grow in numbers the difficulty of control is very greatly increased. I
ought to have my force strengthened. Could you not immediately spare me
at least eight or ten good men? I would like that chap Cameron, the man,
you know, who caught the half-breed Louis in the Sarcee camp and carried
him out on his horse's neck—a very fine bit of work. Inspector Dickson
will tell you about him. I had it from him. Could you spare Cameron? I
would recommend him at once as a sergeant."
The Inspector handed back the letter
"Well?" said the Commissioner.
"Cameron would do very well for the work,"
said the Inspector, "and he deserves promotion."
"What was that Sarcee business,
Inspector?" enquired the Commissioner. "That must have been when I was
"Oh," said the Inspector, "it was a very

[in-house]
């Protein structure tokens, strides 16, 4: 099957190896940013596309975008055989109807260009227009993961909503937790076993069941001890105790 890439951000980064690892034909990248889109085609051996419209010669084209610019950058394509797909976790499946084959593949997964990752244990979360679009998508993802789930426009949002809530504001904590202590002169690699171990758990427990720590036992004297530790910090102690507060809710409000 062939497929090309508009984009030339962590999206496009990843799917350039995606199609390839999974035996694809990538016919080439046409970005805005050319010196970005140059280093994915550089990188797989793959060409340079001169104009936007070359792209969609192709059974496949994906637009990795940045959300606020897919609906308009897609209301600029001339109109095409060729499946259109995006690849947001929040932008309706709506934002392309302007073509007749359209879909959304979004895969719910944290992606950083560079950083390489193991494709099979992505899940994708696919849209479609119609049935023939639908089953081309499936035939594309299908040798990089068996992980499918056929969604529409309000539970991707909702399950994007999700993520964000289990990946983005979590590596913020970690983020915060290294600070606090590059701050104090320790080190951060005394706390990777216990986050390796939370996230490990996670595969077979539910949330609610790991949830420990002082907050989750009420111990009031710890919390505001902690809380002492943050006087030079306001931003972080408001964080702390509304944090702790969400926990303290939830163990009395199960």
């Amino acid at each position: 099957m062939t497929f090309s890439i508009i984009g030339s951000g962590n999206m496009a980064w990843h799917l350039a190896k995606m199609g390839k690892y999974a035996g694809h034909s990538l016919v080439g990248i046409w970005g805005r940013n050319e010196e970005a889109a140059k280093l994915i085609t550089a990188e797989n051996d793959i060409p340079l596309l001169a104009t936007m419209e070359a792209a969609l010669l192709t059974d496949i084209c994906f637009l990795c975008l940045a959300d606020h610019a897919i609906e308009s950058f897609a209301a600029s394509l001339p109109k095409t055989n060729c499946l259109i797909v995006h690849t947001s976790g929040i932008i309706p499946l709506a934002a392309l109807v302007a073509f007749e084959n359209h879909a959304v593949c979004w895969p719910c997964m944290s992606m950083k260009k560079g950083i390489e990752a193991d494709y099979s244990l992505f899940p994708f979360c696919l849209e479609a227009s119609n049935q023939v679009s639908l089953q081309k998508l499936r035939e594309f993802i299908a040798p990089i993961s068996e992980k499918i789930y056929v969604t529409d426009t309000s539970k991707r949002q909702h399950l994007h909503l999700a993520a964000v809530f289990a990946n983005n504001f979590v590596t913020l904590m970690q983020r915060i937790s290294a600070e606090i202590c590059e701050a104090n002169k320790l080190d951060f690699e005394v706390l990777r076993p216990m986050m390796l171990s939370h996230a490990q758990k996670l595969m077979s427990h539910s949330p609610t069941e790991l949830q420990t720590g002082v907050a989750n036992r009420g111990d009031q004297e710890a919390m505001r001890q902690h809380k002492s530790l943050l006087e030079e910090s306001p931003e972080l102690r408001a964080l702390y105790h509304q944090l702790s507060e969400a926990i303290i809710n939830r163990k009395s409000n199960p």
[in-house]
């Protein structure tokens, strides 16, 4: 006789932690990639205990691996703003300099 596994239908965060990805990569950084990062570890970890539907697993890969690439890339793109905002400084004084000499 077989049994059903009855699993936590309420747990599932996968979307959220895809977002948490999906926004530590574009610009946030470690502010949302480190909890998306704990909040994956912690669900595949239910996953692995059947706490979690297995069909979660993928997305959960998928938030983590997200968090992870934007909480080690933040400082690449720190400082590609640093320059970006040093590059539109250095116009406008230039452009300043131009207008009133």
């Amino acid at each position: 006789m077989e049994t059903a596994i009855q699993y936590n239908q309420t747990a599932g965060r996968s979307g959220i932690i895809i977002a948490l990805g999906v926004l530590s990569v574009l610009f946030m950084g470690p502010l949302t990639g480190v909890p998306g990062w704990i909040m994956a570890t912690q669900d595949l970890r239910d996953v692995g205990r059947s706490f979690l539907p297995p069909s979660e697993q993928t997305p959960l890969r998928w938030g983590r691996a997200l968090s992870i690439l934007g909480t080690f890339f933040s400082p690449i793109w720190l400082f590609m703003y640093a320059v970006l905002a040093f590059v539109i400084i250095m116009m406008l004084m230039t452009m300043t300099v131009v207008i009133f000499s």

fine thing indeed of Cameron. Louis 'the Breed' had been working the
Bloods. We got on his track and headed him up in the Sarcee camp. He is
rather a dangerous character and is related to the Sarcees. We expected
trouble in his arrest. We rode in and found the Indians, to the number
of a hundred and fifty or more, very considerably excited. They objected
strenuously to the arrest of the half-breed. Constable Cameron and I
were alone. We had left a party of men further back over the hill. The
half-breed brought it upon himself. He was rash enough to make a sudden
attack upon Cameron. That is where he made his mistake. Before he knew
where he was Cameron slipped from his horse, caught him under the chin